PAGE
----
European Trade Union Institute, ETUI.

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Cyprus

12 mars 2018

Cyprus: bill provides low-income pensioners with supplementary pension pay

A bill dedicated to low-income pensioners that originally was adopted in 2014 has been amended. The trade unions and the pensioner associations were very critical about the 2014 bill as it impoverished low-income pensioners instead of helping them out.

During a debate in the parliament in January 2018, several amendments to a bill dedicated to low-income pensioners were approved. The house passed a law, which entitles these pensioners to apply for supplementary pensions from the ministry of labour and social security. The bill that originally passed in 2014 was addressed to people who received a low pension until July 2014 and who benefitted from a complementary pension, also commonly known as the ‘small cheque’, and who did not file an application to continue receiving it when the Guaranteed Minimum Income was introduced. In order to be eligible for the ‘small cheque’, a person has to have an annual income below the poverty line (less than €10,324 for an individual and €15,486 for a couple).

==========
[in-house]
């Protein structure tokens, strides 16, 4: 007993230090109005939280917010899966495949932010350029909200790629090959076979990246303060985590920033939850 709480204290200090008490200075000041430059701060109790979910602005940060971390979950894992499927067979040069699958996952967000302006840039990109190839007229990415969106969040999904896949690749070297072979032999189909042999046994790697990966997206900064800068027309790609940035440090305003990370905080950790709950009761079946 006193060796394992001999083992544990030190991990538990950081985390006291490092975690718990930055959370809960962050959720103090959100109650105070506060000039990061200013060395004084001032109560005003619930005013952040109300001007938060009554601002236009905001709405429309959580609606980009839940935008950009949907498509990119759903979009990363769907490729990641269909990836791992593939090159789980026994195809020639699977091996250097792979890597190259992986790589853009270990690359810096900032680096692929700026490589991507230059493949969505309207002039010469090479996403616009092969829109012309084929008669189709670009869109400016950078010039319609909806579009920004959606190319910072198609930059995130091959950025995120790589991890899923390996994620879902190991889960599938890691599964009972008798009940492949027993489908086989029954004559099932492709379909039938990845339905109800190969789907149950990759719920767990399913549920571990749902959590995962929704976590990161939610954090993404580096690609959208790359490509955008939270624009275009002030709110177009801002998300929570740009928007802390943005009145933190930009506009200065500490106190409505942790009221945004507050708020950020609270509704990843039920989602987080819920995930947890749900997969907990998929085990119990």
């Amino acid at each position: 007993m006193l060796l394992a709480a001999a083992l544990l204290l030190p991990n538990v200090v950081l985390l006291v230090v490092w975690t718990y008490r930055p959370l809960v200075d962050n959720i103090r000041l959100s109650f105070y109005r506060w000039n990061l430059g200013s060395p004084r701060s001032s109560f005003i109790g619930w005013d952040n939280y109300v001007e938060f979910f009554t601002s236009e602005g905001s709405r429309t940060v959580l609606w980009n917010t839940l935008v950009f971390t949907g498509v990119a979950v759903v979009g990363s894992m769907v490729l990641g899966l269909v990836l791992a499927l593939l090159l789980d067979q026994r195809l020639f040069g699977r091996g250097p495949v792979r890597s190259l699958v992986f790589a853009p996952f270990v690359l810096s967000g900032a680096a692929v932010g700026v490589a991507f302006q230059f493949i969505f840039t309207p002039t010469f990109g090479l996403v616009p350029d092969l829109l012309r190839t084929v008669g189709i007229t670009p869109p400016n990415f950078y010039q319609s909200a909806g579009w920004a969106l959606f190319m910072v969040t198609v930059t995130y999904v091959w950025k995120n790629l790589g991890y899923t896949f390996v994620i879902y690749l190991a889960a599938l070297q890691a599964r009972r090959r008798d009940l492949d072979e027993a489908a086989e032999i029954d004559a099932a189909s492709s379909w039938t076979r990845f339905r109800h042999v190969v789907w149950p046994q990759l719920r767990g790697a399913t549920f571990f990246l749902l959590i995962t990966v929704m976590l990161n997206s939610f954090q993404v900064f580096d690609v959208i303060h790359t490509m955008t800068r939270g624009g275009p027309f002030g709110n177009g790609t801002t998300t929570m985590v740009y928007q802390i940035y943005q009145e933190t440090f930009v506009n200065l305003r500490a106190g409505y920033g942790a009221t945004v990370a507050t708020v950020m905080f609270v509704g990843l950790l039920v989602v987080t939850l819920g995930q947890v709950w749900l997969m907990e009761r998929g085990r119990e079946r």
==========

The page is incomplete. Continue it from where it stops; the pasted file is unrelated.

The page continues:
The government had planned to apply for those who missed the deadline on November 2014 the opportunity to do so until the end of 2018. However, the parliamentarians decided unanimously to prolong the deadline until the end of 2019. According to the government, the changes were necessary because the original measures were unconstitutional and violated the principle of equality. The law specifies that applicants will be examined on the same criteria as those who had applied in 2014. The right is not given to those who have given away large amounts of deposits (to relatives or other persons) to appear that they have less than €5,000 in the bank to receive allowance given to households below the poverty line.

The original bill that passed in 2014 entitled low-income pensioners to the bonus provided they could demonstrate that they were eligible. However, it did not provide for retroactive payment meaning there would be unequal treatment between those who applied on time and those with a delayed submission. Pensioner associations had rung the alarm clock as around 20,000 low-income pensioners did not submit their applications and had lost the right to the small cheque. The trade unions have criticised the 2014 bill from the start, as it effectively has brought low-income pensioners in a worse position than previously and essentially forced them to provide full access to their bank accounts for the state or lose half of their pension.

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